Although research and educational efforts addressing contraceptive use in women with medical problems are limited, pregnancy in women with medical disease in many instances exposes both the woman and her offspring to definite morbidity and possible mortality.14 Women with a medical disease should be offered the most effective methods of contraception that also safeguard their existing health status.15
The lack of contraceptive use in this high-risk group population is related to sociodemographic and other factors related to pregnancy.13 Approximately half of all pregnancies in USA are unintended and nearly two-thirds of pregnancies in women with diabetes are unplanned.16
Hence, diabetes and hypertension are diseases with severe complications. The problems are even more pronounced among reproductive women than in nonreproductive women. Women with diabetes and hypertension are at increased risk of pregnancy complications, including those from surgical delivery, and their offspring are at risk of congenital anomalies. Thus, diabetic and hypertensive women of reproductive age must use valid contraceptive methods for reducing unwanted pregnancy and its complications. Effective family planning used in conjunction with hypertension and glucose management may reduce the risk to both the mother and the fetus. In spite of family planning benefits to these categories of the population, practice of using contraceptive among these segments of the population in Ethiopia was not previously assessed. Therefore, this study was conducted with the purpose of assessing contraceptive practice by diabetic and hypertensive married women of reproductive age group on follow-up at the chronic illness care center, with the hope of bringing information to support and guide further development and accomplishment of specific intervention program targeted to women of reproductive age group with diabetes and hypertension. Besides, it could serve as a baseline data for planning future studies.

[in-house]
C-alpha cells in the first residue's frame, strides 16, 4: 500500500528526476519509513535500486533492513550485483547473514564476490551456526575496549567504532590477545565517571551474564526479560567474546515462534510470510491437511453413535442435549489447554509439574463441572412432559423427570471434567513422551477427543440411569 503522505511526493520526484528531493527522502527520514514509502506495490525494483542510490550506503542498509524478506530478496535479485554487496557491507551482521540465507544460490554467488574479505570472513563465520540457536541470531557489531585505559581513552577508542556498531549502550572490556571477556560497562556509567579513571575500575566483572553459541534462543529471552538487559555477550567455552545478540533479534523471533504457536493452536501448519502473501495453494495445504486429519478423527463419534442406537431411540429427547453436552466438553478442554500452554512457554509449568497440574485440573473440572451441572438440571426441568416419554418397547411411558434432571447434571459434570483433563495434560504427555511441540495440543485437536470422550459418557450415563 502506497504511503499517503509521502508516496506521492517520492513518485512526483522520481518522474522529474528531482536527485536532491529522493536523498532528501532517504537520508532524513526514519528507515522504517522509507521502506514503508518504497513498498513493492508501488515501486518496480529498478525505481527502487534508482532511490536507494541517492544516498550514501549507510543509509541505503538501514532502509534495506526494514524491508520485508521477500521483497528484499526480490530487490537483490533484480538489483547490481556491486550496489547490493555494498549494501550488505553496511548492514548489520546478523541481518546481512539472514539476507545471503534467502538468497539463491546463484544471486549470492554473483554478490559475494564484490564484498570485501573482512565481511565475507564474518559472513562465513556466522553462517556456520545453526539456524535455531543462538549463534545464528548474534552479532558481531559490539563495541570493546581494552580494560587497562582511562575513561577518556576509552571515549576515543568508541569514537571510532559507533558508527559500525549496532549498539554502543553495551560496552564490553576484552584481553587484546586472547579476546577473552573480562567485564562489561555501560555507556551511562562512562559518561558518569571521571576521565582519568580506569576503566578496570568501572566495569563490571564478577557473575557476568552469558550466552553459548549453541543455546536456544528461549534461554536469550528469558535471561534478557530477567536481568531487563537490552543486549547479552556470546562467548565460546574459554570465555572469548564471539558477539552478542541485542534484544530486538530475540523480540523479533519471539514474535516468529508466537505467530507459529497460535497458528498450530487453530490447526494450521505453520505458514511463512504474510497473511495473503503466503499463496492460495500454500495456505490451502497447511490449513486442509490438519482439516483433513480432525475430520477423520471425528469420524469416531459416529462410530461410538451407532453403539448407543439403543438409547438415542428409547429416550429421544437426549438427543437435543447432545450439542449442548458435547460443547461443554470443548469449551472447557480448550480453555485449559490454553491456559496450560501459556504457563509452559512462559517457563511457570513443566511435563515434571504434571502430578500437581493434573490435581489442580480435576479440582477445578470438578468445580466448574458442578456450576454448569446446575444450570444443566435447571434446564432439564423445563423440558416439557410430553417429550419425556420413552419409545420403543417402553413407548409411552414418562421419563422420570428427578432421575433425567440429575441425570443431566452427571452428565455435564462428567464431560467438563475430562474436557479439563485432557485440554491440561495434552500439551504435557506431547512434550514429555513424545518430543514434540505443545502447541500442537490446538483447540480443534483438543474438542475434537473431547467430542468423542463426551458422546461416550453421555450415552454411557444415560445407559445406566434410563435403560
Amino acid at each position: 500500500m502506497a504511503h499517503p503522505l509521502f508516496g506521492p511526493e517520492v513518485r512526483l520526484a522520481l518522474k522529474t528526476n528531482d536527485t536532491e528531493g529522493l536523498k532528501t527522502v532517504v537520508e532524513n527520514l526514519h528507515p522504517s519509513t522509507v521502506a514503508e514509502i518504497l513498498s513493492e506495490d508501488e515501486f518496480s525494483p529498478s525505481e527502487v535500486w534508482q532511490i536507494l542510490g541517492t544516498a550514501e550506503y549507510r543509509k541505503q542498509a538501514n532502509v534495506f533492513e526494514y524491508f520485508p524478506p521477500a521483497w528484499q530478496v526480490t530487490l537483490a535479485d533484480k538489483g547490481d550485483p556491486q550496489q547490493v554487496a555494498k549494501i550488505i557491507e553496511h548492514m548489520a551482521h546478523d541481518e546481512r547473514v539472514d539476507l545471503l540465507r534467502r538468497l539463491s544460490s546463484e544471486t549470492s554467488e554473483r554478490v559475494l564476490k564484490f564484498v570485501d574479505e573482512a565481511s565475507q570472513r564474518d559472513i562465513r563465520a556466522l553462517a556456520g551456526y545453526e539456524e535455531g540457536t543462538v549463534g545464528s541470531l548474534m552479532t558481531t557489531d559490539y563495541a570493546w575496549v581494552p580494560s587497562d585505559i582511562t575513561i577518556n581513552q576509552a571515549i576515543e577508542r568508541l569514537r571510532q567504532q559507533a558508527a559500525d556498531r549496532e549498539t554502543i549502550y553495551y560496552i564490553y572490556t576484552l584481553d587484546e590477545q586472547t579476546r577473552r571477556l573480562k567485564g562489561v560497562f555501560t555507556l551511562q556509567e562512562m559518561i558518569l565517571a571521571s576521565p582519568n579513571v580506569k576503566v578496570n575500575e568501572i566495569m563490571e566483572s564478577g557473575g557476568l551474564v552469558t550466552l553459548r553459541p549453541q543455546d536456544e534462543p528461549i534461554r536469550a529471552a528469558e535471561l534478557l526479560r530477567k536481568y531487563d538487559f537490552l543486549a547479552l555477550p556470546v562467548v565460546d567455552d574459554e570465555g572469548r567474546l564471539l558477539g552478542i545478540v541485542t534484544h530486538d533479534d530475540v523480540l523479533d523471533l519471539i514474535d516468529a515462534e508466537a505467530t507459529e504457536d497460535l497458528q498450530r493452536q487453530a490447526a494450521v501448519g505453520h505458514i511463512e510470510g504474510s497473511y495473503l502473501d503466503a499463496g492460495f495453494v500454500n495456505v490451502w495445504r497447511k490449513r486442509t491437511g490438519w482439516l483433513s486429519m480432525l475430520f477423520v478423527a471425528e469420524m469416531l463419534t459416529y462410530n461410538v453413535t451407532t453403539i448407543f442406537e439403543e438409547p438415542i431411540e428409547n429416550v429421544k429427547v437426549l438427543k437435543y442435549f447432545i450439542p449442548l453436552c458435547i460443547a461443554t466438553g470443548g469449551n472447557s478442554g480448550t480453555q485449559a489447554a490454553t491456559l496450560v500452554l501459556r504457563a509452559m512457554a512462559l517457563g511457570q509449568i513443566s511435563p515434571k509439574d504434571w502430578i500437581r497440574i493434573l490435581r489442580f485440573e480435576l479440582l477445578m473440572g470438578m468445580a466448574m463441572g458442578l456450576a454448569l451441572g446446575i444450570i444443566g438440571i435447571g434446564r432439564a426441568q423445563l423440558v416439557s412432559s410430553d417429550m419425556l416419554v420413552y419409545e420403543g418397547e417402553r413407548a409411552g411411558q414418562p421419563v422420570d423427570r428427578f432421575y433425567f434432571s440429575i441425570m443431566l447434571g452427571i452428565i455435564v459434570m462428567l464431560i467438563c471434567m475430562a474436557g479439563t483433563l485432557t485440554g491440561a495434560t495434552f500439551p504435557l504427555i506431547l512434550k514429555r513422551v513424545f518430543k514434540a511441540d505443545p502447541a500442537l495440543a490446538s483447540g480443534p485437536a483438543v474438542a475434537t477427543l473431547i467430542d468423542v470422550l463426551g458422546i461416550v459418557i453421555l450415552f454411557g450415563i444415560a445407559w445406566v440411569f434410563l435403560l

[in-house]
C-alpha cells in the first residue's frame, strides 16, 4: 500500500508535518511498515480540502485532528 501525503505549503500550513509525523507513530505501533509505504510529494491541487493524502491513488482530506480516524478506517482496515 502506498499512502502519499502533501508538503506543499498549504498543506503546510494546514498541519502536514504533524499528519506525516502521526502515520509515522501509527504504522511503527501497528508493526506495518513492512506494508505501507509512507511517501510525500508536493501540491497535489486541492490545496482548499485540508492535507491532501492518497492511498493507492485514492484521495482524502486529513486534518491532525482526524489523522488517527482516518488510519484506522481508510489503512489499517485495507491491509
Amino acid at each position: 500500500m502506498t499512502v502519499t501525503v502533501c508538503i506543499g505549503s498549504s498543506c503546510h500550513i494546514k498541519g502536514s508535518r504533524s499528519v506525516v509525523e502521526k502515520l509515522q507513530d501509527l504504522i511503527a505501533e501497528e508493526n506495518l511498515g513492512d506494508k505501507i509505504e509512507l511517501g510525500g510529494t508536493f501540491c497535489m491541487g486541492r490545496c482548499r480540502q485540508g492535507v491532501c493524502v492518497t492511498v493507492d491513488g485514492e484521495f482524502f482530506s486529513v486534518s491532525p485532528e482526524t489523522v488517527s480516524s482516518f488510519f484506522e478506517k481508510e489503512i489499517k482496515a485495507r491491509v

Materials and methods
Institution-based cross-sectional study was conducted from April to May, 2012, at the University of Gondar Referral Hospital and Felege Hiwot Referral Hospital. These two hospitals are the largest public hospitals in the Amhara National Regional State. A total of 4,096 diabetic and 2,100 hypertensive clients were having regular follow-up at the two hospitals. Among these, 2,795 (1,995 diabetic and 800 hypertensive) were women. All women who fulfilled the inclusion criteria (married women of reproductive age, ie, 15–49 years, who were not pregnant and infertile at the time of the study) and who came for follow-up visit during the data collection period were enrolled. These women came because they seek care, hence, the study has nothing to do with absence or presence of women during the study period and this could help in minimizing the selection bias.